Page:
“Nobody tells this to people who are beginners, I wish someone told me. All of us who do creative work, we get into it because we have good taste. But there is this gap. For the first couple years you make stuff, it’s just not that good. It’s trying to be good, it has potential, but it’s not. But your taste, the thing that got you into the game, is still killer. And your taste is why your work disappoints you. A lot of people never get past this phase, they quit. Most people I know who do interesting, creative work went through years of this. We know our work doesn’t have this special thing that we want it to have. We all go through this. And if you are just starting out or you are still in this phase, you gotta know its normal and the most important thing you can do is do a lot of work. Put yourself on a deadline so that every week you will finish one story. It is only by going through a volume of work that you will close that gap, and your work will be as good as your ambitions. And I took longer to figure out how to do this than anyone I’ve ever met. It’s gonna take awhile. It’s normal to take awhile. You’ve just gotta fight your way through.”
Big changes are happening at our house this week. Theres been a lot of (extra) chaos and shopping. There’s lists of things to do. There’s list of phone calls to make. There’s lists to keep track of the lists. There’s piles of stuff everywhere. And the trash collector hates us more than ever. Yep, you guessed it. Hannah is leaving for college. Tomorrow. Wow. She’s been accepted to a very respected private college and was awarded some very impressive (massive) academic scholarships to attend. She’ll be studying acting and accounting. Because she’s that smart. She’s the real deal.
Just a teeny bit more than twenty years ago, I was a bright-eyed, big-idea-ed young person headed to art college. I had Ideas. Lots and lots of ideas. About living in New York. Making Great Art. Being Somebody. The only idea I didn’t have was how to do all that. Oh, I thought I knew. Like everyone else I met at art school, life slapped me around like a cheap window blind in a tornado (ooooo… thats a good metaphor!).
In the time since then, I’ve figured out how to survive and prosper as a professional artist, although not at all in the way that I thought I would. Through a combination of luck, hard work, and plain stubborn determination, I’ve managed to make a living doing what I love. And it wasn’t even a little bit easy, let me be completely honest about that. It was hard, and damned miserable sometimes. Other times, it was triumphant and glorious. Kinda like life is, right?
And when I survey all my art school friends, (you know, all those other people I knew with Big Ideas and plans and stuff), I see that almost none of them are actually working in the arts. I haven’t asked lots of questions about that. As much as anyone else, I have learned that life can take you down paths that you didn’t know you wanted to explore until you find yourself there, and grateful to be there. I’m certainly not where I planned to be. I’m actually somewhere a lot better than that. And I do understand that I’m a little bit lucky. Lucky to have known from a very young age what I wanted to do with my life. And lucky (cursed?) to be stubborn enough to go after my dream like a right wing Republican after a chicken sandwich.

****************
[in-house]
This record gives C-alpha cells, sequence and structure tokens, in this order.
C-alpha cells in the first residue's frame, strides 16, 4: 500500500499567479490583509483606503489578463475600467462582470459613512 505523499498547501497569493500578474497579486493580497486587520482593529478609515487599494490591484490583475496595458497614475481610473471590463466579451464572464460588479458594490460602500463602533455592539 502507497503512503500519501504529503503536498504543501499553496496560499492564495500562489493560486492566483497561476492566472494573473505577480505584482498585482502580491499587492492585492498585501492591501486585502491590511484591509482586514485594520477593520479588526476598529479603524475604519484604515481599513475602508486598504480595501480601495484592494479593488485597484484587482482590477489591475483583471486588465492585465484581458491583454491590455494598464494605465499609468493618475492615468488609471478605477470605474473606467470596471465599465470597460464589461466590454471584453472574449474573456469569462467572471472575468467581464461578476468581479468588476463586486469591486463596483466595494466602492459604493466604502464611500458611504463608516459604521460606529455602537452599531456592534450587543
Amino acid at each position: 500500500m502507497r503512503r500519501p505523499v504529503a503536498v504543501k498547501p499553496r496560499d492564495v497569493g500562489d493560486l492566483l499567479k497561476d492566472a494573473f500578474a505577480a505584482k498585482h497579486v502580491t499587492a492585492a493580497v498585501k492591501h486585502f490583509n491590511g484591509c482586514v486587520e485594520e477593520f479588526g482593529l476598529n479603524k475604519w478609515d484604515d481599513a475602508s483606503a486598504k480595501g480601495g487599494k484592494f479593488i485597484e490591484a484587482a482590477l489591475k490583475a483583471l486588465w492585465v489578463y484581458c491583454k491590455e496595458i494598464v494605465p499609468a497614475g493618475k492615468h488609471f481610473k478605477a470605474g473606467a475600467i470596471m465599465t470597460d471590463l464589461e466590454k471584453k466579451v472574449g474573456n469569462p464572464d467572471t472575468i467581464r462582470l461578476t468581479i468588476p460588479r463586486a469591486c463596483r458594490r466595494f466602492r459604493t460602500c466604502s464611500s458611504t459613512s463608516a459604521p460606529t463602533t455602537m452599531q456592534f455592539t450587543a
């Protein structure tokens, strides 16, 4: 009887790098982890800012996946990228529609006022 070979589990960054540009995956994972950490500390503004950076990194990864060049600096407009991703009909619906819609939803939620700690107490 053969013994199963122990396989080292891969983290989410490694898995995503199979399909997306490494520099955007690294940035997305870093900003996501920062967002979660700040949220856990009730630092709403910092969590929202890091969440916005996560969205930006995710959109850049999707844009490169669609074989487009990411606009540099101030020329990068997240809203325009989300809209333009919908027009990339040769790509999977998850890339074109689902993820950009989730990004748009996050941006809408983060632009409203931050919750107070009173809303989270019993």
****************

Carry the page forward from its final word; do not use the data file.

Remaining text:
Lately, with a young person in my house about to head off to college to study the arts, I find myself wondering what I wish someone would have told my young self, assuming, of course, that my young know-it-all self would have listened. And the following is what I’ve come up with.
Twelve Bits of Advice for a Young Artist
1. You are a business. An artist is in the business of selling themselves. No really. This is probably the most important thing to understand if you’re going to be a professional artist. You are a business person, and you need to learn to think and act like a little like a business person if you’re going to succeed and continue to succeed.
2. Never go into debt. Never ever ever ever go into debt. It will imprison you and take away your creative freedom. Once you have debt, you will spend all your time working to feed that debt. You will lose the option of spending your time doing what you want, because you will have to earn money. Which means you will spend all your time doing what someone else wants you to do so that you can feed your debt. The more debt you have, the less time you have.
3. Learn to save money. Re-read the debt thingy above. Remember, money doesn’t buy happiness, but it will buy you freedom.
4. Develop residual income. Get away from trading your time for money as soon as you can. Time is limited. Create things that you can sell to people that will earn you money while you are sleeping. Like movies, songs, photographs, prints, etc.
5. Learn to live within your means. Re-read that thing about debt again.
6. Get enough sleep. The first thing to go when you are tired is your creativity. Artists may need less sleep, but not no sleep.
7. Don’t wait to be discovered. Get out there and start working. No one is going to come looking for you.
8. There is no map. There is no set path. There is no formula for success. You have to create your own success.
9. If everyone likes what you are doing, then what you are doing isn’t very groundbreaking. Don’t get caught up seeking approval.
10. Don’t be afraid to fail. It doesn’t hurt as much as you think. If you’re not failing, then you’re not trying hard enough.
11. You should not be afraid to divide your work life and do things that make money so you can follow your dreams. You have to eat. It doesn’t mean you’ve sold out if you pay your bills. Re-read that thing about debt one more time.
12. Last advice: More cowbell! If you’re going to do it, do it big.
Remember: A timid trapeze artist is a dead trapeze artist.
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